Program Scope and Mission – The Department of Epidemiology at the Rollins School of Public Health, Emory University, is seeking pre- and postdoctoral fellows for a NHLBI-funded training grant (T32) in cardiovascular diseases. The program focuses on broadly defined inequalities in cardiovascular health, including, among others, factors such as race/ethnicity, sex/gender, socioeconomic status, and geographical residence. Housed in the Department of Epidemiology, the training program is affiliated with several other departments and schools including Public Health, Cardiology, Medicine, Nursing, and the Morehouse School of Medicine. The program combines training in graduate degree programs in the Rollins School of Public Health with multidisciplinary research experiences working with top investigators in cardiovascular sciences from diverse disciplines, from basic sciences to epidemiology, cardiology, genetics, interventions, and health policy. The training follows a mentor-based model with formal didactic work in areas relevant to research in cardiovascular health inequalities (e.g., statistics, epidemiology, social determinants of health, and cardiovascular physiology), and practical training in grantsmanship, research ethics, and career development.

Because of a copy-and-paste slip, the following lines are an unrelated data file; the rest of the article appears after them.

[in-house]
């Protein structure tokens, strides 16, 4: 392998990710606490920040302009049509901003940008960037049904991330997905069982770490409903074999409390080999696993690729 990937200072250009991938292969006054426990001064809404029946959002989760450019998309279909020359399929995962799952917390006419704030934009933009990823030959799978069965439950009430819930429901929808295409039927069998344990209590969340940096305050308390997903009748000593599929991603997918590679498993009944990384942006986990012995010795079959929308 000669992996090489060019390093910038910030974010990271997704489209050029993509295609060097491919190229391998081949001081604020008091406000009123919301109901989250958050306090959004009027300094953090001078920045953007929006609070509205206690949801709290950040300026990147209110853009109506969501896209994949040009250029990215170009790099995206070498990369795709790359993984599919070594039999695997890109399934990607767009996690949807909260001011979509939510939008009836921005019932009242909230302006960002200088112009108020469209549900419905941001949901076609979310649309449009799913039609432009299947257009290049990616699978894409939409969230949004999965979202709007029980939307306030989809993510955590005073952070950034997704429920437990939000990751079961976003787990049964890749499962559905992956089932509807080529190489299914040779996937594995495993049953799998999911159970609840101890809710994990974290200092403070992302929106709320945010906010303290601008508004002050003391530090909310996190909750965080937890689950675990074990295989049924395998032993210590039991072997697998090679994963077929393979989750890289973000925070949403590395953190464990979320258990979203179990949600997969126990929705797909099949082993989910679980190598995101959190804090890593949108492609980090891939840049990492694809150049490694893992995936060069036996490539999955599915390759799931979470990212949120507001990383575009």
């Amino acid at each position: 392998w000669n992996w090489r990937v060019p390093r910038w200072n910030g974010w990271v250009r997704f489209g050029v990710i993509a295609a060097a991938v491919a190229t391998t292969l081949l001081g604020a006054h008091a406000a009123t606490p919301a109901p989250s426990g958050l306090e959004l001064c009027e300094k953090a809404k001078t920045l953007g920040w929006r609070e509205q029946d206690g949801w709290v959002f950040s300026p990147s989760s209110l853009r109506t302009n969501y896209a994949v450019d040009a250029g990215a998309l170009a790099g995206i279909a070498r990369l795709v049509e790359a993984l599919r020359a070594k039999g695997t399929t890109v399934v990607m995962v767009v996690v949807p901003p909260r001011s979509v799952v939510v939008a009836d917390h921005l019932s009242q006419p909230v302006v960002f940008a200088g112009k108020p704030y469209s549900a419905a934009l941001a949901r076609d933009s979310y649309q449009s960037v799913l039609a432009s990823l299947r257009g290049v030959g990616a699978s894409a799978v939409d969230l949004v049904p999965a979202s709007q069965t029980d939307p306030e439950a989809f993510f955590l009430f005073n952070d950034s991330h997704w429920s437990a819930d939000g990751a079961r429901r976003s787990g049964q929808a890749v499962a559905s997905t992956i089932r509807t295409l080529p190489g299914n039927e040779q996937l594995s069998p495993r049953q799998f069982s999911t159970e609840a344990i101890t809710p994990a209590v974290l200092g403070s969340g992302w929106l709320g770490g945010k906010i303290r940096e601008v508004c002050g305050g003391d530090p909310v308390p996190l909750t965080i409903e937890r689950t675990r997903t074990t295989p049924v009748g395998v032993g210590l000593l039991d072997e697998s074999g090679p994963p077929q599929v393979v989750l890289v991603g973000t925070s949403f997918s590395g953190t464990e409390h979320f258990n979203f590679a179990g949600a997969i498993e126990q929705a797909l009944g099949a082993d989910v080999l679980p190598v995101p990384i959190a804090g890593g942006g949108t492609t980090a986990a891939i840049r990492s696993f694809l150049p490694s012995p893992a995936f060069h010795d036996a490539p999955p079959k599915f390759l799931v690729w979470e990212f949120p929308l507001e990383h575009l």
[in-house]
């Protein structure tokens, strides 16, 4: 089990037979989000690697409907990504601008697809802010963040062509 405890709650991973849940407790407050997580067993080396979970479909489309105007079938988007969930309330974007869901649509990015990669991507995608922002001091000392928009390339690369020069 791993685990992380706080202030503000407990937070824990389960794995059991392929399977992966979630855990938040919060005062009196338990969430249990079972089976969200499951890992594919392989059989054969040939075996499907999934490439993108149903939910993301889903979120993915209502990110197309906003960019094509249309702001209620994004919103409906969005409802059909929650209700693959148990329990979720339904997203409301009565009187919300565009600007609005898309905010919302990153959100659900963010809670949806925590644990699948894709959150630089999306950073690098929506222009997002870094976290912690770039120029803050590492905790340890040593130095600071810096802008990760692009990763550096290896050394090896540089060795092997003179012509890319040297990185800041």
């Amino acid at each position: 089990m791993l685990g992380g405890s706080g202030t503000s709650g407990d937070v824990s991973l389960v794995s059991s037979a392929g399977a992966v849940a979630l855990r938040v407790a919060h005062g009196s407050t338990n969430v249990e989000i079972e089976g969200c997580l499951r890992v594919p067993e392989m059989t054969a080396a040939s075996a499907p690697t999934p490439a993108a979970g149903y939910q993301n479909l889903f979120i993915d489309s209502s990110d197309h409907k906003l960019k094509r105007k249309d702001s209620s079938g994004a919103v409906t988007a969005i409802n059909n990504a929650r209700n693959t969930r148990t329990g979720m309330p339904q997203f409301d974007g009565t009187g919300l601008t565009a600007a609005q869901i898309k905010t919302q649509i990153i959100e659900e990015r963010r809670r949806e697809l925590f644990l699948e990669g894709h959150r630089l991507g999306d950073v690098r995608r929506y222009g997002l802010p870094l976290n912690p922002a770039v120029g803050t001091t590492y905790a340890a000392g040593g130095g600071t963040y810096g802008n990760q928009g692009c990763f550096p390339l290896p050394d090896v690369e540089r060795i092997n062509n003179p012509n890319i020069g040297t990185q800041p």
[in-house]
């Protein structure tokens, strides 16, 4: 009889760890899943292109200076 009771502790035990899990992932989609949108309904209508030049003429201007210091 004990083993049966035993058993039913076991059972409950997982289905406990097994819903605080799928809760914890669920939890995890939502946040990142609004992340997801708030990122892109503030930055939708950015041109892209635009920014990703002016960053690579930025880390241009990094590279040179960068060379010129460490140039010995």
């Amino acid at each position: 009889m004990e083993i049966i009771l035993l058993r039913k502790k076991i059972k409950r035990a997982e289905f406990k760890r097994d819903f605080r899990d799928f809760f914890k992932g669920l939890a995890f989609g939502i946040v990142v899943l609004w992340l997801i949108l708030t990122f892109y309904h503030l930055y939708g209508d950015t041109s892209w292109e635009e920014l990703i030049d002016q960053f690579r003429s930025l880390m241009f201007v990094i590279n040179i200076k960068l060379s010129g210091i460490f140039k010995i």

· Will be considered among those accepted in the RSPH’s PhD programs: http://www.sph.emory.edu/academics/doctoral-programs/index.html
· Program covers tuition and stipend while in the fellowship program.
· MDs from various backgrounds pursuing a research career in cardiovascular disease, or PhD graduates in epidemiology, behavioral sciences, environmental sciences, health policy, or other relevant disciplines.
· Opportunity to obtain a MS in Clinical Research.
· Program covers stipend for up to two years.
Criteria for appointment to the training program will include academic potential, previous experience, research interest in cardiovascular health inequalities, and compatibility with existing mentors. Only U.S. citizens and permanent U.S. residents are eligible for this program.